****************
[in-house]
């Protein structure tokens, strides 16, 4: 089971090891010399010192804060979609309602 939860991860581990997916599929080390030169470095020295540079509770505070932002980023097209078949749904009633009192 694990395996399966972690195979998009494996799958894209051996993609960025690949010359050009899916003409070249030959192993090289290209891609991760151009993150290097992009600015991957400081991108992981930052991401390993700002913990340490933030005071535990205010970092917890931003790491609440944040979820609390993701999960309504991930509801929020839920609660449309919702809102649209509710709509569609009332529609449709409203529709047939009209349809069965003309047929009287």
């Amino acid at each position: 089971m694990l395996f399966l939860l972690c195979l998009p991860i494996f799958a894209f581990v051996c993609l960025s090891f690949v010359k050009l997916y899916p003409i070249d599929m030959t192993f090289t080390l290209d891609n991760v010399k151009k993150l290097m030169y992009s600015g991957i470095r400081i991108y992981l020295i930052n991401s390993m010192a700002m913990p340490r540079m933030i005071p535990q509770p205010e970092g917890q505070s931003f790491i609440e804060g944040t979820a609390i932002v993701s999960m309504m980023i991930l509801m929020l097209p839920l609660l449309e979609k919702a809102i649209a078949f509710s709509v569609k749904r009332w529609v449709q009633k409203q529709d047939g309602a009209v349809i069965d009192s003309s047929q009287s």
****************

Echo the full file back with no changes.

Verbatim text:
[in-house]
């Protein structure tokens, strides 16, 4: 089971090891010399010192804060979609309602 939860991860581990997916599929080390030169470095020295540079509770505070932002980023097209078949749904009633009192 694990395996399966972690195979998009494996799958894209051996993609960025690949010359050009899916003409070249030959192993090289290209891609991760151009993150290097992009600015991957400081991108992981930052991401390993700002913990340490933030005071535990205010970092917890931003790491609440944040979820609390993701999960309504991930509801929020839920609660449309919702809102649209509710709509569609009332529609449709409203529709047939009209349809069965003309047929009287």
């Amino acid at each position: 089971m694990l395996f399966l939860l972690c195979l998009p991860i494996f799958a894209f581990v051996c993609l960025s090891f690949v010359k050009l997916y899916p003409i070249d599929m030959t192993f090289t080390l290209d891609n991760v010399k151009k993150l290097m030169y992009s600015g991957i470095r400081i991108y992981l020295i930052n991401s390993m010192a700002m913990p340490r540079m933030i005071p535990q509770p205010e970092g917890q505070s931003f790491i609440e804060g944040t979820a609390i932002v993701s999960m309504m980023i991930l509801m929020l097209p839920l609660l449309e979609k919702a809102i649209a078949f509710s709509v569609k749904r009332w529609v449709q009633k409203q529709d047939g309602a009209v349809i069965d009192s003309s047929q009287s």